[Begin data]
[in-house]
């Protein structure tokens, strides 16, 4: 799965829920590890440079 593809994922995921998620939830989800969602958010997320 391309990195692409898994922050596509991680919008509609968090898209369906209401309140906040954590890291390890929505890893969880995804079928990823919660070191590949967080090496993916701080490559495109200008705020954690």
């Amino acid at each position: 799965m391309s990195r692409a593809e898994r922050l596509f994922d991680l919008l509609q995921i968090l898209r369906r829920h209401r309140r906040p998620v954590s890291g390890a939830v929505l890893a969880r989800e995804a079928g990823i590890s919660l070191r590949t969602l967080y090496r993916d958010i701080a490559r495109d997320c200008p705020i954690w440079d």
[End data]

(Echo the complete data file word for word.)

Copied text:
[in-house]
């Protein structure tokens, strides 16, 4: 799965829920590890440079 593809994922995921998620939830989800969602958010997320 391309990195692409898994922050596509991680919008509609968090898209369906209401309140906040954590890291390890929505890893969880995804079928990823919660070191590949967080090496993916701080490559495109200008705020954690």
């Amino acid at each position: 799965m391309s990195r692409a593809e898994r922050l596509f994922d991680l919008l509609q995921i968090l898209r369906r829920h209401r309140r906040p998620v954590s890291g390890a939830v929505l890893a969880r989800e995804a079928g990823i590890s919660l070191r590949t969602l967080y090496r993916d958010i701080a490559r495109d997320c200008p705020i954690w440079d």